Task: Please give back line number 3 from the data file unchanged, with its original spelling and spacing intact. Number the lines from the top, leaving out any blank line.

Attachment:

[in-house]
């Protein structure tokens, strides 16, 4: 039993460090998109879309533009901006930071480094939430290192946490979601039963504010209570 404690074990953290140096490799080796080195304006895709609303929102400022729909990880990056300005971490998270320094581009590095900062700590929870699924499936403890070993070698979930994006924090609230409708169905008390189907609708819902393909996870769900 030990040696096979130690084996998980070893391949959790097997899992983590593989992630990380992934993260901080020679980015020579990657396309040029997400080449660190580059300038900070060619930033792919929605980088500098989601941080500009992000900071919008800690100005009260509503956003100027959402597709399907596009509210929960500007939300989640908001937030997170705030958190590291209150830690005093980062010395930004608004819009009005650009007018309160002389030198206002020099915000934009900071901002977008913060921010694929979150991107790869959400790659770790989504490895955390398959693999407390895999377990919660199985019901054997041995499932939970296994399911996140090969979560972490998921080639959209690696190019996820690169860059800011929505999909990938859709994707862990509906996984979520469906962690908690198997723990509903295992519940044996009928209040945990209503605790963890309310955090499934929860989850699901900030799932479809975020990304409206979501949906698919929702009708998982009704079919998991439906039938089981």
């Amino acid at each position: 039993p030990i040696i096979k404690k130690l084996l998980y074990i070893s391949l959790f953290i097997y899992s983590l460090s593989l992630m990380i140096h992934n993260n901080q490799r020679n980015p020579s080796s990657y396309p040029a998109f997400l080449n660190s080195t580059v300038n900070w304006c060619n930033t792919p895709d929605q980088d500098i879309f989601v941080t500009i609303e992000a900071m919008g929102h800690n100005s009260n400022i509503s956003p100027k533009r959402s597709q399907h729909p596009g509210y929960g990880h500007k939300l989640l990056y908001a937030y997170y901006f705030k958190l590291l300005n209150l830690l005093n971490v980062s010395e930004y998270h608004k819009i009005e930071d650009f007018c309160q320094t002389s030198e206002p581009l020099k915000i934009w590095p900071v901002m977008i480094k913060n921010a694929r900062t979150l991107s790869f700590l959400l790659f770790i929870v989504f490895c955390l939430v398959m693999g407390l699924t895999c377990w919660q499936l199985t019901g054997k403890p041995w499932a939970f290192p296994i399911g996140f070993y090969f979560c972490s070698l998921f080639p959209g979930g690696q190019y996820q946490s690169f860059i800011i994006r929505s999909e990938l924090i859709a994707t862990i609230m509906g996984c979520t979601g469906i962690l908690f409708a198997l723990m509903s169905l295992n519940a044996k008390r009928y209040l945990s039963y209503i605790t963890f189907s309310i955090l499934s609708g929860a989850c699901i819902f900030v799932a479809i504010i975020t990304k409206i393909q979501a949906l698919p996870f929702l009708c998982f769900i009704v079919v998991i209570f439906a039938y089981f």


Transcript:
């Amino acid at each position: 039993p030990i040696i096979k404690k130690l084996l998980y074990i070893s391949l959790f953290i097997y899992s983590l460090s593989l992630m990380i140096h992934n993260n901080q490799r020679n980015p020579s080796s990657y396309p040029a998109f997400l080449n660190s080195t580059v300038n900070w304006c060619n930033t792919p895709d929605q980088d500098i879309f989601v941080t500009i609303e992000a900071m919008g929102h800690n100005s009260n400022i509503s956003p100027k533009r959402s597709q399907h729909p596009g509210y929960g990880h500007k939300l989640l990056y908001a937030y997170y901006f705030k958190l590291l300005n209150l830690l005093n971490v980062s010395e930004y998270h608004k819009i009005e930071d650009f007018c309160q320094t002389s030198e206002p581009l020099k915000i934009w590095p900071v901002m977008i480094k913060n921010a694929r900062t979150l991107s790869f700590l959400l790659f770790i929870v989504f490895c955390l939430v398959m693999g407390l699924t895999c377990w919660q499936l199985t019901g054997k403890p041995w499932a939970f290192p296994i399911g996140f070993y090969f979560c972490s070698l998921f080639p959209g979930g690696q190019y996820q946490s690169f860059i800011i994006r929505s999909e990938l924090i859709a994707t862990i609230m509906g996984c979520t979601g469906i962690l908690f409708a198997l723990m509903s169905l295992n519940a044996k008390r009928y209040l945990s039963y209503i605790t963890f189907s309310i955090l499934s609708g929860a989850c699901i819902f900030v799932a479809i504010i975020t990304k409206i393909q979501a949906l698919p996870f929702l009708c998982f769900i009704v079919v998991i209570f439906a039938y089981f």